Soul Friendship

Edward Sellner reflects on the anam ċara or “soul friend.”
Part I

Early Celtic Monasticism

Anyone without a soul friend is like a body without a head: is like the water of a polluted lake, neither good for drinking nor for washing. That is the person without a soul friend.

“Christian Celts believed that soul friends were crucial to human sustenance and spiritual growth, and that such mentoring relationships were ultimately related to friendship with God.”

The Desert Fathers and Mothers

The Desert Elders teach us that deep appreciation for friendship and a love of solitude need not contradict one another: Abba Theodore taught, “Let us each give his heart to the other, carrying the Cross of Christ.”

Sellner continues: “It is this capacity for deep friendships that attracted others to them, giving them the courage to open their hearts and confess their most secret sins. This capacity for friendship and ability to read other people’s hearts became the basis of the desert elders’ effectiveness as spiritual guides.”

He contends the possibility of the Greek Orthodox concept of the syncellus, “the one who shares a cell,” may be related to cell-sharing in the early desert monastic communities. “To share one’s cell with a soul friend then, is to share one’s inmost self, ones life, one’s mind and heart. . . . This bond between friends . . . is indissoluble.”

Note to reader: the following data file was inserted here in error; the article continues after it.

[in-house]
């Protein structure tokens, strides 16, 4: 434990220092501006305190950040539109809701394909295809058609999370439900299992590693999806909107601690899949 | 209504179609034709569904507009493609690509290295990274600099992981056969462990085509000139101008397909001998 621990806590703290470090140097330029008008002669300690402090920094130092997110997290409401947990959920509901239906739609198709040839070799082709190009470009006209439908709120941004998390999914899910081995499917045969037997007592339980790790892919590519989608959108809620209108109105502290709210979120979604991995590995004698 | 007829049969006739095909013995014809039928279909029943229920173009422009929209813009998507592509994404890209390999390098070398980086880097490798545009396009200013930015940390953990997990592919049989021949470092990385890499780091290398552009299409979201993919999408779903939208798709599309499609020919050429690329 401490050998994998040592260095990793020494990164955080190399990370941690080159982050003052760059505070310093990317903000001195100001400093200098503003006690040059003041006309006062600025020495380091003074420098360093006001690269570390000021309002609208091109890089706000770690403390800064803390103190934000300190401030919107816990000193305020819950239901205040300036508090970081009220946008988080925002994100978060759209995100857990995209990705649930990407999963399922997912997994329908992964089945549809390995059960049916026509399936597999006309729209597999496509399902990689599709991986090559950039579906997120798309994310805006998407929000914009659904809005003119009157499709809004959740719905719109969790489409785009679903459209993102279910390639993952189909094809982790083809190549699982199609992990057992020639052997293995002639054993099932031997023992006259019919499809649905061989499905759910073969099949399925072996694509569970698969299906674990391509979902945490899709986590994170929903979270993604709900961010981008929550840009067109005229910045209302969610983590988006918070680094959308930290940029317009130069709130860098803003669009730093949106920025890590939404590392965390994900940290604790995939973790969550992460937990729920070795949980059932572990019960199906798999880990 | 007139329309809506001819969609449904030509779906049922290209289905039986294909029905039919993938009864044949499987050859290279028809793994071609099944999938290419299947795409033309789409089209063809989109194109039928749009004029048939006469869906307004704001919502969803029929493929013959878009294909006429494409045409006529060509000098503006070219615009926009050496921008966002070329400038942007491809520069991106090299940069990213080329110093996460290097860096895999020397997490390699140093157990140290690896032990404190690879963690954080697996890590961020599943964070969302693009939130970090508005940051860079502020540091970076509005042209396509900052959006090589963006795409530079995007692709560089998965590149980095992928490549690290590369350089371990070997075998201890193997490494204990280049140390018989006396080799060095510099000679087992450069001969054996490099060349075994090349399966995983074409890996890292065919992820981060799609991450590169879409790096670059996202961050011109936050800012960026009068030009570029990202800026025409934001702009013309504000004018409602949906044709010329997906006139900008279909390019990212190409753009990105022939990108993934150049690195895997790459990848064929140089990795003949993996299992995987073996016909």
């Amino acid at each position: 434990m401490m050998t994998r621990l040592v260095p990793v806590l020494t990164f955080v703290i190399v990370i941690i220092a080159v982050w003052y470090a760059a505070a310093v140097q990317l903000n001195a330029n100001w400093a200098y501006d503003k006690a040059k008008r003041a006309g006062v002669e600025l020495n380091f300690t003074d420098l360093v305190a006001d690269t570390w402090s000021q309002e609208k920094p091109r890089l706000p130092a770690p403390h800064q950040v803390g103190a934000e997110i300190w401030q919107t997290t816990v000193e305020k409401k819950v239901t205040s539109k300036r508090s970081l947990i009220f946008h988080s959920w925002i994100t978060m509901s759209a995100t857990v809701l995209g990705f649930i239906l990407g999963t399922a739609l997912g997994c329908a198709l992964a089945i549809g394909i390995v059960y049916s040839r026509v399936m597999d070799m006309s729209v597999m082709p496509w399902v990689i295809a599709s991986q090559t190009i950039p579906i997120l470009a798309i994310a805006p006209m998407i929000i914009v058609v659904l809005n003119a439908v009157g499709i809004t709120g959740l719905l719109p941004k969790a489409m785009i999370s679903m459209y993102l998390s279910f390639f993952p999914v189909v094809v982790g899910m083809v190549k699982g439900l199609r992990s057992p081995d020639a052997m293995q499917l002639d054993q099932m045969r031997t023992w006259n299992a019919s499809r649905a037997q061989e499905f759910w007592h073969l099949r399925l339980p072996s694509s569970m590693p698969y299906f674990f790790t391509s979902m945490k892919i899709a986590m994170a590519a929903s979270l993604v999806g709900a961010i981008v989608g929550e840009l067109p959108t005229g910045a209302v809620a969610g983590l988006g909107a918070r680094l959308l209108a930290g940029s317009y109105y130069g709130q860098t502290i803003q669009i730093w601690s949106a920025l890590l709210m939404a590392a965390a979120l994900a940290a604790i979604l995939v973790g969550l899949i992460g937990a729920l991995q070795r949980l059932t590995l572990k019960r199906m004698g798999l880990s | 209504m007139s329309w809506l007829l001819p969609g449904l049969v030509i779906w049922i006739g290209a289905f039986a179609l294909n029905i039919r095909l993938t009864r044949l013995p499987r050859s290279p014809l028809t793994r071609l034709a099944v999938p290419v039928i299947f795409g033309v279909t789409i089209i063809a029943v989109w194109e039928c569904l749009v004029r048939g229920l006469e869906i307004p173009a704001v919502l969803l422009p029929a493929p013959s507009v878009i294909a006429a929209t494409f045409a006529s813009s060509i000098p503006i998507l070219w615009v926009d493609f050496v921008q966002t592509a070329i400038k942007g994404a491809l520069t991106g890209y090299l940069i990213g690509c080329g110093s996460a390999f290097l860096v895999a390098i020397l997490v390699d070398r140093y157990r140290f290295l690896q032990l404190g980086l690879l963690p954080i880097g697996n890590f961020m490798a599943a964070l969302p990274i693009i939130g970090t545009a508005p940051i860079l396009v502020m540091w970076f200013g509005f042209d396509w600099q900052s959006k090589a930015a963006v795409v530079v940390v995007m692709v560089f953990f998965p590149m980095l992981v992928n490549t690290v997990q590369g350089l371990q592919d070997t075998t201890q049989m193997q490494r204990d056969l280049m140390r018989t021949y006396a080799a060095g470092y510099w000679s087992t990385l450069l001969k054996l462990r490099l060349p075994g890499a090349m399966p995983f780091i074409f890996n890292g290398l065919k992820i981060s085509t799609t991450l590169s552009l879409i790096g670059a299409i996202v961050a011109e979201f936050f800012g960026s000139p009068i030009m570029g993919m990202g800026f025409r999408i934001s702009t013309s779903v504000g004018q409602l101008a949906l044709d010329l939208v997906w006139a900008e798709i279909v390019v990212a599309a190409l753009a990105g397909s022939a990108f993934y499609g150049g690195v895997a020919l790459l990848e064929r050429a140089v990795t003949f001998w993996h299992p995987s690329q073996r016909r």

Part II

Part II promised to address the “druids and druidesses who made their own unique and lasting contribution to the development of the anamchara relationship.” Unfortunately, this part of the article appears no longer to be available.

Part III

Early Celtic Soul Friendship

The early Celtic vision of soul friendship included at least seven characteristics:

  1. Great affection, intimacy and depth: “Soul friends share what the Greeks and Romans, as well as early church Fathers and Mothers, equate with true friendship itself: one soul in two bodies, two hearts united as one.”
  2. Mutuality: “A profound respect for each other’s wisdom, despite any age or gender difference, and the awareness that the other person is a source of many blessings.”
  3. Common values: “A common vision of reality, and, sometimes, an intuitive sense of the potential leadership of younger proteges.”
  4. Affirmation and challenge: “Soul friendships include not only affirmation, but the ability of each to challenge the other when necessary.”
  5. Centered on God: “God [is] the soul friend in whom all other friendships are united.”
  6. Eternality: Soul friendship “survives geographical separation, the passage of time, and death itself.”
  7. Agent of “soulmaking”: Soulmaking is “the lifelong process of reconciliation, of making peace with oneself, with others, and with all of creation in preparation for one’s own death.”

It seems to me that to build any kind of relationship on these characteristics is to build on a solid foundation indeed.

True soul friends do not depend on each other alone, but root their relationship in God.

Sellner’s writing has added to my list of models of seriously committed celibate relationships:

Sellner appears to have expanded his thoughts on the the anam ċara into a book-length treatment in The Celtic Soul Friend: A Trusted Guide for Today.

Updated 5 April 2018: Added godparenting to the list of models of seriously committed celibate relationships.

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